If you put your ear close to where the ocean waves sough, you’ll hear sand popping on the ebb.
I had never heard this arcane purl. Prior to today, I had only thought pebbles spoke, but no, the sand does, too…
Or maybe it’s the water in both instances?
Yes, on second thought, it’s the water that speaks.
If you take your lover to where the ocean waves sough, you’ll kiss like there never will be another tomorrow, and then you’ll remark on how romantic the ocean is, and your lover will say, “I told you. It’s therapeutic.”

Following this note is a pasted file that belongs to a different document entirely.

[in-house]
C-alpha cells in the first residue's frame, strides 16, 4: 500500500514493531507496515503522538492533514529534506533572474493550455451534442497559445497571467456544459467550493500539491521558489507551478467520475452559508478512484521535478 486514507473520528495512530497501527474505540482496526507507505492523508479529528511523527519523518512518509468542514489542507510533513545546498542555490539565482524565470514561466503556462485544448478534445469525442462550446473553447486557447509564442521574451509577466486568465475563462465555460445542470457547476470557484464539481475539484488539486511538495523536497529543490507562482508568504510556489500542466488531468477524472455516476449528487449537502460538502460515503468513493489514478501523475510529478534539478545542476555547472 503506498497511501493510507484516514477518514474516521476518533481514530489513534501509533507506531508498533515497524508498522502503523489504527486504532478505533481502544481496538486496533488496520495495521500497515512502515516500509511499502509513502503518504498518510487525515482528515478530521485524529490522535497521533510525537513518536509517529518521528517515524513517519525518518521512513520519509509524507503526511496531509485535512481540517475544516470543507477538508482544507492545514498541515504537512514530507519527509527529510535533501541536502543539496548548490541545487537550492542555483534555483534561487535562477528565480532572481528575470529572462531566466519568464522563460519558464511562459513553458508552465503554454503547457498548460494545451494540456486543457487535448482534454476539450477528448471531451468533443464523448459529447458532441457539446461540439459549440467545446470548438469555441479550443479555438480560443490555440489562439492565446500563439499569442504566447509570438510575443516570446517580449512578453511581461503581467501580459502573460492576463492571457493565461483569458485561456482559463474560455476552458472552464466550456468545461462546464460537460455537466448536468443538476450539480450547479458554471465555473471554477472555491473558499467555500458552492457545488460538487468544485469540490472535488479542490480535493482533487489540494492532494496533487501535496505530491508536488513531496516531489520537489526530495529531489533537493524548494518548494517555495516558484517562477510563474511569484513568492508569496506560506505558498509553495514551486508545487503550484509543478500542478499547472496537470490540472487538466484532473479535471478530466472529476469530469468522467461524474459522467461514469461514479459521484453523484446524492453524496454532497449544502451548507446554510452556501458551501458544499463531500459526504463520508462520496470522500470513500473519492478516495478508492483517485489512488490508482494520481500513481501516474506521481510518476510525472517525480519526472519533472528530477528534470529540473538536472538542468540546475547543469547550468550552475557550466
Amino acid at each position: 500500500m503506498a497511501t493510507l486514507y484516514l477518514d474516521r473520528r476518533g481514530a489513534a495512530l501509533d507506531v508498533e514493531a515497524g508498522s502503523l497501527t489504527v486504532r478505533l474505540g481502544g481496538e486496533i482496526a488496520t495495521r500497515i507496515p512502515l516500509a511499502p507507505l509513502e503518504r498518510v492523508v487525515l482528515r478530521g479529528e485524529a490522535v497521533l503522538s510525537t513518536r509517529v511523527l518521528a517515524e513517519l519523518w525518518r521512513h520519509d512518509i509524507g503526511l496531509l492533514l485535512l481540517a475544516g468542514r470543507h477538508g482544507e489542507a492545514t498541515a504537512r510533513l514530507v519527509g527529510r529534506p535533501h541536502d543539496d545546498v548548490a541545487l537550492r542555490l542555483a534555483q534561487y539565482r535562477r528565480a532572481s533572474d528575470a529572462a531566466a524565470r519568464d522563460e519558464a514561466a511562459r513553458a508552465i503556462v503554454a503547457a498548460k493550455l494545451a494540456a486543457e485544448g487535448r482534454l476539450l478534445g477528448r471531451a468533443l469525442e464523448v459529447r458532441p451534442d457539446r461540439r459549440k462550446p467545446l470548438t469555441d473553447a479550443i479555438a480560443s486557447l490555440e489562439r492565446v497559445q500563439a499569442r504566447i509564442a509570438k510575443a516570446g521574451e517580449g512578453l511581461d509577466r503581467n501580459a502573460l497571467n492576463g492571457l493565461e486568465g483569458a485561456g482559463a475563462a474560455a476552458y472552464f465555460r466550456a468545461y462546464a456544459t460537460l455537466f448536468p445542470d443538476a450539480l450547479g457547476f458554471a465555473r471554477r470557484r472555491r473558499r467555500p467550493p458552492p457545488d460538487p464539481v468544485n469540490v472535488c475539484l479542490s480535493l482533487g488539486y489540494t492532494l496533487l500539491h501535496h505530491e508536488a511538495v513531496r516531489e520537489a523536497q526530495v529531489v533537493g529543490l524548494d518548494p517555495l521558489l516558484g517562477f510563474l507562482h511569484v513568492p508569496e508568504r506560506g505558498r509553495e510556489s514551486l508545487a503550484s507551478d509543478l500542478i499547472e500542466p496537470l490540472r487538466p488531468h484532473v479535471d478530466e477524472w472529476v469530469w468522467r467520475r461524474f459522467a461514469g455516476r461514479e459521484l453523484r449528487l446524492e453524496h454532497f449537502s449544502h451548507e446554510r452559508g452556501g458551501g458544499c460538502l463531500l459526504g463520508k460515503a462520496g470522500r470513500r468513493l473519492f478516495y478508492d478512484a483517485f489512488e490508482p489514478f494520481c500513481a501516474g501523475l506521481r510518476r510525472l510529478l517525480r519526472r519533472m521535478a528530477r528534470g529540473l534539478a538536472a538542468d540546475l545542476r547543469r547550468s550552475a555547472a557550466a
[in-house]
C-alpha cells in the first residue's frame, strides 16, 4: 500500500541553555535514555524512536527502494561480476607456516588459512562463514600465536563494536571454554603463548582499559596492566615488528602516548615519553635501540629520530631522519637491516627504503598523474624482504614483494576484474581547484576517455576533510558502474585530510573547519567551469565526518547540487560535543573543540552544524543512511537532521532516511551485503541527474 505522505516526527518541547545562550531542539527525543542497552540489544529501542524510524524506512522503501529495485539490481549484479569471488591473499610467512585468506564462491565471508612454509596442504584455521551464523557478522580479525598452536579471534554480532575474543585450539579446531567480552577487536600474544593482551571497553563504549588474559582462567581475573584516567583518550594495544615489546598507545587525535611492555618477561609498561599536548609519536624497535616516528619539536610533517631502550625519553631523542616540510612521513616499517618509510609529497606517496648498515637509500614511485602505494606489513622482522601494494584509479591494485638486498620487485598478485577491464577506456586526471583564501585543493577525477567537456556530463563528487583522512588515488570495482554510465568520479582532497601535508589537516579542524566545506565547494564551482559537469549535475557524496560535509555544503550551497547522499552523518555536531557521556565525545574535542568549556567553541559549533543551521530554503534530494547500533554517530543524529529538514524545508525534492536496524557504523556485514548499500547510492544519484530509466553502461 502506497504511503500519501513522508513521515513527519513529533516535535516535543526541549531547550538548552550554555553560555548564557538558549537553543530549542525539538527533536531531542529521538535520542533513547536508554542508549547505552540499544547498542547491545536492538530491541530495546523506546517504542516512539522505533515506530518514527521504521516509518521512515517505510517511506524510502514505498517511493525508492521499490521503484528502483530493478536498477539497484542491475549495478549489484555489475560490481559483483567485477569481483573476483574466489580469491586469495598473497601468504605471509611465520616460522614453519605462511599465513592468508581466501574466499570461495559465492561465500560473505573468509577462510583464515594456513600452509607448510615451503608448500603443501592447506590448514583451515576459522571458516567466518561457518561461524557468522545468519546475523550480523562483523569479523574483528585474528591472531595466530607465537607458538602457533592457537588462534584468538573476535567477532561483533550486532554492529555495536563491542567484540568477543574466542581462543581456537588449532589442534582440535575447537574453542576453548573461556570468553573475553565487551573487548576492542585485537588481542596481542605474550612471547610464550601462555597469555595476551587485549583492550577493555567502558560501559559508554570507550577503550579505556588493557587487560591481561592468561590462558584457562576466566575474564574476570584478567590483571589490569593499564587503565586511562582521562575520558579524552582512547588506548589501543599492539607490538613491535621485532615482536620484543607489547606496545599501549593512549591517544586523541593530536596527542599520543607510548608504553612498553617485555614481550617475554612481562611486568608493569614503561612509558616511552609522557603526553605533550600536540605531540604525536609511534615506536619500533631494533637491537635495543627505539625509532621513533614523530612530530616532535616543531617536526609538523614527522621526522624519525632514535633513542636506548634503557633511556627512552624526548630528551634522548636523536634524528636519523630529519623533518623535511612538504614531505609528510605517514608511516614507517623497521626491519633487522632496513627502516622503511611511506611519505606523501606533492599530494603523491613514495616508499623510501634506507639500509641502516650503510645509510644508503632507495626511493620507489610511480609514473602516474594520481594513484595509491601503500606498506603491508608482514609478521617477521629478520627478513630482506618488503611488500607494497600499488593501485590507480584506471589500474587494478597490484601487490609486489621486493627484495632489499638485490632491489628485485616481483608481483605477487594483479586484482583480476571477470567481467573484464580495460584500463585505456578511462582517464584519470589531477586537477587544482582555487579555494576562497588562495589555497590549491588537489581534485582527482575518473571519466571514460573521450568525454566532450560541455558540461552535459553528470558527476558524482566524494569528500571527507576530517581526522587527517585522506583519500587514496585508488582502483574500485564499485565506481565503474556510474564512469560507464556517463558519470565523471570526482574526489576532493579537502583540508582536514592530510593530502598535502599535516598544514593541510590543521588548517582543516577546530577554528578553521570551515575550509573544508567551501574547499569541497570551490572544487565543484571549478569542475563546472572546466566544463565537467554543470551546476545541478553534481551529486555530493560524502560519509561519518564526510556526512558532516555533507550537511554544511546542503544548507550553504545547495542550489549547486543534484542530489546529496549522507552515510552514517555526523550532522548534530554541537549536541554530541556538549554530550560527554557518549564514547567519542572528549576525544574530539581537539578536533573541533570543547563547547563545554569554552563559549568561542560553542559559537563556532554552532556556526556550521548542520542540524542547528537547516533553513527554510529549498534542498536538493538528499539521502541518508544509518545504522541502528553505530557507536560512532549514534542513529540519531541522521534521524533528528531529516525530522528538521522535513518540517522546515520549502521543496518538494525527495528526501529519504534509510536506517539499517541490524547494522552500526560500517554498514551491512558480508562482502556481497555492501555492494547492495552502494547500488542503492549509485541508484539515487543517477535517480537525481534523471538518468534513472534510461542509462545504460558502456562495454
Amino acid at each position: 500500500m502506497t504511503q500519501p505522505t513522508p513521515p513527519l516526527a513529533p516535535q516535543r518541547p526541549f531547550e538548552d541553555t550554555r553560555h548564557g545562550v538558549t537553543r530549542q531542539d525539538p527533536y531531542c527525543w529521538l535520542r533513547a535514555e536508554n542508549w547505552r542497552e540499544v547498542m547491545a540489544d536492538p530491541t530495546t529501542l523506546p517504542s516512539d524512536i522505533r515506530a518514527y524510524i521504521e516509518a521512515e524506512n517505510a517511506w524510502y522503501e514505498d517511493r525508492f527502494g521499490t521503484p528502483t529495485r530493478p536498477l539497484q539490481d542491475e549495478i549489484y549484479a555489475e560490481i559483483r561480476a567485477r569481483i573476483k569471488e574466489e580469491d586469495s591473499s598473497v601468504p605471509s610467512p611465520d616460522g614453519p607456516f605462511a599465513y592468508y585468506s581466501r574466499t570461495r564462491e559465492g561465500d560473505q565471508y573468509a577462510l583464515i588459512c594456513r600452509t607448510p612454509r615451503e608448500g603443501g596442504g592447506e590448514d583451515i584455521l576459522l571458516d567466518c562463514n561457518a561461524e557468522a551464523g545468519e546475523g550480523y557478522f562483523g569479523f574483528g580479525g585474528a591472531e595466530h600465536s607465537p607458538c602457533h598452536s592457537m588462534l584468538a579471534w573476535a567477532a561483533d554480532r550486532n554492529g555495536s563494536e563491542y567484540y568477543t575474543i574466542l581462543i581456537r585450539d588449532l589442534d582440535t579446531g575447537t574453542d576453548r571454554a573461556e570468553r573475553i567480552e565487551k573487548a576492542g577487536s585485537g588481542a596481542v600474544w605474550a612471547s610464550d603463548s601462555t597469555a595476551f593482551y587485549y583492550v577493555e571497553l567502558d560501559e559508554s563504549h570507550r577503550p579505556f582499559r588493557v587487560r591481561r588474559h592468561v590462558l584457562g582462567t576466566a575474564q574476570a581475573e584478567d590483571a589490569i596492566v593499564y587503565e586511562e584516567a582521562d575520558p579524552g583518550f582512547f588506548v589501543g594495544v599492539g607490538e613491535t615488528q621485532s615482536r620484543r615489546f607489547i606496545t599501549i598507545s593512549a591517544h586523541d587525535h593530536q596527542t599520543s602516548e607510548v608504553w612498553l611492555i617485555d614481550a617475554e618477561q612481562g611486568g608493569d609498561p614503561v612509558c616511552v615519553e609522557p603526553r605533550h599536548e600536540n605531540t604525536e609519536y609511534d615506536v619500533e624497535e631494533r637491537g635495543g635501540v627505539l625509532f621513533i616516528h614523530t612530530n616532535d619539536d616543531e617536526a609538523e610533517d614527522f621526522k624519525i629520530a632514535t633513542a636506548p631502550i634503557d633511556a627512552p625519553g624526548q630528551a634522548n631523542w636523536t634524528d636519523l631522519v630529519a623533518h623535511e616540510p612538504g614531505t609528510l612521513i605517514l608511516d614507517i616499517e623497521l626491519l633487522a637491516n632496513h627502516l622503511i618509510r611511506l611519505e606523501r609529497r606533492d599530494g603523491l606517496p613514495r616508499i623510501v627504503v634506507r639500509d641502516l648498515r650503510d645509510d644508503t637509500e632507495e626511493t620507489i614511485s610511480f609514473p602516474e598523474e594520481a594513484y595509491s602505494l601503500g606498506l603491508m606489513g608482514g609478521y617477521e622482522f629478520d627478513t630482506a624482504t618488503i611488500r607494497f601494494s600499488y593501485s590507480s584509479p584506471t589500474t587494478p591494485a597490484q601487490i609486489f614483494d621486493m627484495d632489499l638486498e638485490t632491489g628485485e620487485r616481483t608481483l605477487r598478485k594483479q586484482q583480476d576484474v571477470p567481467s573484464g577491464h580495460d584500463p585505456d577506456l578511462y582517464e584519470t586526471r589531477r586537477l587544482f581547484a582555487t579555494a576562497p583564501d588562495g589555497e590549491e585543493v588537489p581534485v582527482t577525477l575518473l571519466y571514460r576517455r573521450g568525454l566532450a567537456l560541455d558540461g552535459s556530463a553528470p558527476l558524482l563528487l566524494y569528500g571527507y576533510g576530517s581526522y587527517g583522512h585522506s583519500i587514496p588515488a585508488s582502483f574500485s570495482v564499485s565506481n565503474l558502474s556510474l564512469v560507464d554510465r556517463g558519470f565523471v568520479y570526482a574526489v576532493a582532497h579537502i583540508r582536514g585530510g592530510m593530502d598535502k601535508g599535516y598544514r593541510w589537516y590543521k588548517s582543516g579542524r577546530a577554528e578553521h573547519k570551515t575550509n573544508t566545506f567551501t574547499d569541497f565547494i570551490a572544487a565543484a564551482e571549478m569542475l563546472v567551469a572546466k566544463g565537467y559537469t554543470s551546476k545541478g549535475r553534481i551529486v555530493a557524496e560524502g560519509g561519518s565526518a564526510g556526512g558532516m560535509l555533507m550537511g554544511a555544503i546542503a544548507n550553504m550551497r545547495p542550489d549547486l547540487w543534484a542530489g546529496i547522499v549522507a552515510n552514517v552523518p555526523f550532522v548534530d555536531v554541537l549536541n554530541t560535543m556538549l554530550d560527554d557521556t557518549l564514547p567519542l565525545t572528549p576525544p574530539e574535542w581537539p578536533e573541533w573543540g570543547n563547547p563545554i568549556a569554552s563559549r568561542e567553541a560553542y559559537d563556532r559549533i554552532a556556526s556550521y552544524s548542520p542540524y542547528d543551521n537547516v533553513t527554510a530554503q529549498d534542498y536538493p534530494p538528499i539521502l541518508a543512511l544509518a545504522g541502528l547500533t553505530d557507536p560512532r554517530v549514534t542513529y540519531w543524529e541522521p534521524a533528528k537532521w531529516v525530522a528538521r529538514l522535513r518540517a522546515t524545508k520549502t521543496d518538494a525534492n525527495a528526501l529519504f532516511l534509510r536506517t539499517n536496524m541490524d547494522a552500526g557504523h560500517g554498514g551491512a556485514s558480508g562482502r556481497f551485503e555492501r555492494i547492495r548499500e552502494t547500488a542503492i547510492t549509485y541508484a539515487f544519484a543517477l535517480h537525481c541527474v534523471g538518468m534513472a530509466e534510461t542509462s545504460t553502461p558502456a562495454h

Although Yukio Mishima’s The Sound of Waves seems like a straightforward title, it is actually quite ambiguous, for the sound of waves is two-part.
A single wave approaching the shore not only makes the crashing sound that we hear in relaxation tapes and when we walk along the shoreline, but it also makes a jet-like suction sound for those privileged enough to be swimming just under its path.
So, which is Mishima referring to? The sound of waves above or below the surface of the sea?